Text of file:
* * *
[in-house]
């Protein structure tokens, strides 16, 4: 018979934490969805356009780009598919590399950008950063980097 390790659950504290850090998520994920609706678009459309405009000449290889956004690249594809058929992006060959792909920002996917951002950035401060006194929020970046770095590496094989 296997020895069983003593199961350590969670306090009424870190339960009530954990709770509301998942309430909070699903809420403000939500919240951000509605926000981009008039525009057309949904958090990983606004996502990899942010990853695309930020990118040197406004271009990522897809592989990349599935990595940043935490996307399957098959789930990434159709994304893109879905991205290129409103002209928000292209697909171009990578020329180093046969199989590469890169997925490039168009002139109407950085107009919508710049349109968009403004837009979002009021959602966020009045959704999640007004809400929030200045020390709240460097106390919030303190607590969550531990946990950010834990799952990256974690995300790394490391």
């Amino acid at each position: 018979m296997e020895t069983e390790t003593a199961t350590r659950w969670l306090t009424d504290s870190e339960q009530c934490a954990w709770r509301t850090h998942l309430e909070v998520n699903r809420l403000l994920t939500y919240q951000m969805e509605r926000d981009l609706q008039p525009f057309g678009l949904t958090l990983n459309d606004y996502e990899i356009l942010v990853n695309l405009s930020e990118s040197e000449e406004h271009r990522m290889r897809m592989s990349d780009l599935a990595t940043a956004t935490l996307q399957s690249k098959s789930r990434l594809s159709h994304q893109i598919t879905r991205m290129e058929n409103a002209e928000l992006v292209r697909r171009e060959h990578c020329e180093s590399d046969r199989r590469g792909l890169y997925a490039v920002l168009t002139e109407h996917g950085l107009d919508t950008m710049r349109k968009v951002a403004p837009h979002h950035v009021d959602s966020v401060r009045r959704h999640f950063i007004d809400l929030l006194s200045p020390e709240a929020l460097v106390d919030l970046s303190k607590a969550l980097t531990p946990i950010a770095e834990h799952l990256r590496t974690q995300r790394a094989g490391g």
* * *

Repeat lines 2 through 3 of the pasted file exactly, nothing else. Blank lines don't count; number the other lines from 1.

């Protein structure tokens, strides 16, 4: 018979934490969805356009780009598919590399950008950063980097 390790659950504290850090998520994920609706678009459309405009000449290889956004690249594809058929992006060959792909920002996917951002950035401060006194929020970046770095590496094989 296997020895069983003593199961350590969670306090009424870190339960009530954990709770509301998942309430909070699903809420403000939500919240951000509605926000981009008039525009057309949904958090990983606004996502990899942010990853695309930020990118040197406004271009990522897809592989990349599935990595940043935490996307399957098959789930990434159709994304893109879905991205290129409103002209928000292209697909171009990578020329180093046969199989590469890169997925490039168009002139109407950085107009919508710049349109968009403004837009979002009021959602966020009045959704999640007004809400929030200045020390709240460097106390919030303190607590969550531990946990950010834990799952990256974690995300790394490391």
């Amino acid at each position: 018979m296997e020895t069983e390790t003593a199961t350590r659950w969670l306090t009424d504290s870190e339960q009530c934490a954990w709770r509301t850090h998942l309430e909070v998520n699903r809420l403000l994920t939500y919240q951000m969805e509605r926000d981009l609706q008039p525009f057309g678009l949904t958090l990983n459309d606004y996502e990899i356009l942010v990853n695309l405009s930020e990118s040197e000449e406004h271009r990522m290889r897809m592989s990349d780009l599935a990595t940043a956004t935490l996307q399957s690249k098959s789930r990434l594809s159709h994304q893109i598919t879905r991205m290129e058929n409103a002209e928000l992006v292209r697909r171009e060959h990578c020329e180093s590399d046969r199989r590469g792909l890169y997925a490039v920002l168009t002139e109407h996917g950085l107009d919508t950008m710049r349109k968009v951002a403004p837009h979002h950035v009021d959602s966020v401060r009045r959704h999640f950063i007004d809400l929030l006194s200045p020390e709240a929020l460097v106390d919030l970046s303190k607590a969550l980097t531990p946990i950010a770095e834990h799952l990256r590496t974690q995300r790394a094989g490391g």